• Looks like "Breaking Bad" will even be badder than ever when it returns to AMC Sunday night after pulling off a dramatic upset victory for Bryan Cranston as best drama actor at last year's Emmy Awards. "How rough can life get for Walt White, a quiet chemistry teacher with a pregnant wife and a handicapped son, who becomes a crystal meth dealer after discovering he is dying of lung cancer?" asks Reuters. "Much, much worse when 'Breaking Bad' begins its second season." TV show "Extra" covered the official premiere. REUTERS / EXTRA

• "'Slumdog Millionaire' is enjoying one of the best Oscar bounces on record," reports Variety. "'Slumdog Millionaire' has crossed the $200 million mark at the worldwide box office, joining an elite group of indie titles to do that kind of business." VARIETY

• The Oscars telecast generated only $72 million in ad sales for ABC — that's a big drop from the $81 million sold last year, according to TNS Media Intelligence. "The web sold 26 minutes of ad time during the kudocast. It filled six minutes and 20 seconds with network promos, the most since 2006," reports Variety. "The tough economy forced ABC to charge $1.4 million per 30-second spot in an effort to sell the inventory. That's comparably less than the $1.7 million it brought in last year per spot." VARIETY

• The poster and trailer to "Public Enemies" are out. Director Michael Mann's flick is due out this summer starring Christian Bale as a saintly FBI agent who hunts down John Dillinger (Johnny Depp). JOBLO



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Quiz: What Oscars champ also won the Nobel Prize?

Truly rotten: 'Slumdog Millionaire' ranked below 'Unforgiven' on Oscars' list

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Gold Derby nuggets: Rosie O'Donnell returns to TV ... 'Nottingham' loses Christian Bale? ... George Lucas on 'Indy V'

July 29, 2008 | 12:56 pm

Roger Friedman of Fox News offers an exclusive report on the details of the TV show that will bring daytime diva Rosie O'Donnell to prime time. He says, "The new show could turn out to be a 2009 version of Carol Burnett or even 'The Ed Sullivan Show.' The latter would even be better with Rosie presenting it all live — as in not on tape — from a Broadway theater, possibly on Sunday night. The show would have skits but more important Rosie O’Donnell could feature all kinds of acts from comedy to drama to music -- exactly what’s missing from prime time." The mercurial talent won six consecutive daytime Emmys for hosting her talker, another five for producing it, and a prime-time Emmy for producing the 1998 Tony Awards.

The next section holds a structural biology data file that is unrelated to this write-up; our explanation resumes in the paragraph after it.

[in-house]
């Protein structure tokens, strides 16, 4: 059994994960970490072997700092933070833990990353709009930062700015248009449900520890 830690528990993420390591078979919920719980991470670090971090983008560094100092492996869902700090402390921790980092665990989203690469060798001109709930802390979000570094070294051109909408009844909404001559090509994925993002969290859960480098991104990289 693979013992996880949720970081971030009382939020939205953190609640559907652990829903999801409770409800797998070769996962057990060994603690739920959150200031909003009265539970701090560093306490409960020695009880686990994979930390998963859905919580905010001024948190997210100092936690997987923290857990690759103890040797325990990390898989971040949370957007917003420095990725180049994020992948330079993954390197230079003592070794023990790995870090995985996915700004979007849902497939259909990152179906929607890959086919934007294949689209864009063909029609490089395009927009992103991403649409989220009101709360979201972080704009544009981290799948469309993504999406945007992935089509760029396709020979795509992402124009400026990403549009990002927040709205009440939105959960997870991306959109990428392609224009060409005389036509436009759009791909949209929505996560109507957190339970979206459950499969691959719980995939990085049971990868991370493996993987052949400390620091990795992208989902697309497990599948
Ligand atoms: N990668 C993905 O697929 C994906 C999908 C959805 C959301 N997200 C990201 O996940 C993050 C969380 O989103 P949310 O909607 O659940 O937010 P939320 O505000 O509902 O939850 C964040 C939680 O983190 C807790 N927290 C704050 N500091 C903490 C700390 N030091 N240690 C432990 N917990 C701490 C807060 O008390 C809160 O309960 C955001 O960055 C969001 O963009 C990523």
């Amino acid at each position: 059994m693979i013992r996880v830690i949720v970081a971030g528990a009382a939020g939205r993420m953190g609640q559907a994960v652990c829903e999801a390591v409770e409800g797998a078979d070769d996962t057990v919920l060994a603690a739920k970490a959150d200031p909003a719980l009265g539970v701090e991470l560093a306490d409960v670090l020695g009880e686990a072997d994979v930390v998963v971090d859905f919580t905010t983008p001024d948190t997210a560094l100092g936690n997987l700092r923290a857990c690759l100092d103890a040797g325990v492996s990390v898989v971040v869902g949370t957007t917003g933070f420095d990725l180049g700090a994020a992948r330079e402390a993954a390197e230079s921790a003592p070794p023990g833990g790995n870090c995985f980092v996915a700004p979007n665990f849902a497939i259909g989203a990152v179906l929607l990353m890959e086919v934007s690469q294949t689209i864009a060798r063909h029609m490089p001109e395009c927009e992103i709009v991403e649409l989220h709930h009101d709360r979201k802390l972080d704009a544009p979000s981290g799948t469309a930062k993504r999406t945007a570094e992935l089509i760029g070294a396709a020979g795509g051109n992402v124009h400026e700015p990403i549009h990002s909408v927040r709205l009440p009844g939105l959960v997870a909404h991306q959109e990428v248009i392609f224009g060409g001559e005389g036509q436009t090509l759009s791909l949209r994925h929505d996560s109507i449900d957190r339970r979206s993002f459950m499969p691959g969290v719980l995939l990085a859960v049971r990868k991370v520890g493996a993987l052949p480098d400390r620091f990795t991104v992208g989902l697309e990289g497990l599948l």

Lou Lumenick of the New York Post is following up on the just announced postponement of "Nottingham," Ridley Scott's revisionist take on the tale of Robin Hood, with bad boy Russell Crowe as the now good sheriff. While initial reports had shooting delayed due to scripting problems, Lou wonders, "If it's because of uncertainty over who will play the still unofficially cast role of Robin Hood, who is apparently a villain in this version (Sienna Miller was recently announced Maid Marion). As late as last week, the IMDB listed Christian Bale (Crowe's co-star in '3:10 to Yuma') as 'rumored' to swap his Batman tights for a more greenish hue. Today, IMDB lists Sam Riley ('Control') as 'rumored' to be playing Robin. Did Christian Bale bail because of his recent arrest? You'd think Universal would be much happier with the red-hot Christian Bale — even if they have to wait for him to straighten out his legal problems and maybe finish the two films he is reportedly currently shooting."

Anne Thompson of Variety faults the Times of London for "burying its lead in a long, unrevealing puff piece on George Lucas in conjunction with the upcoming release of the new 'Star Wars: Clone Wars' animated movie." Says Lucas to the Times on the possibility of another "Indiana Jones" picture: "If I can come up with another idea that they like, we’ll do another. Really, with the last one, Steven (Spielberg) wasn’t that enthusiastic. I was trying to persuade him. But now Steve is more amenable to doing another one. Yet we still have the issues about the direction we’d like to take. I’m in the future; Steven’s in the past. He’s trying to drag it back to the way they were, I’m trying to push it to a whole different place. So, still we have a sort of tension. This recent one came out of that. It’s kind of a hybrid of our own two ideas, so we’ll see where we are able to take the next one."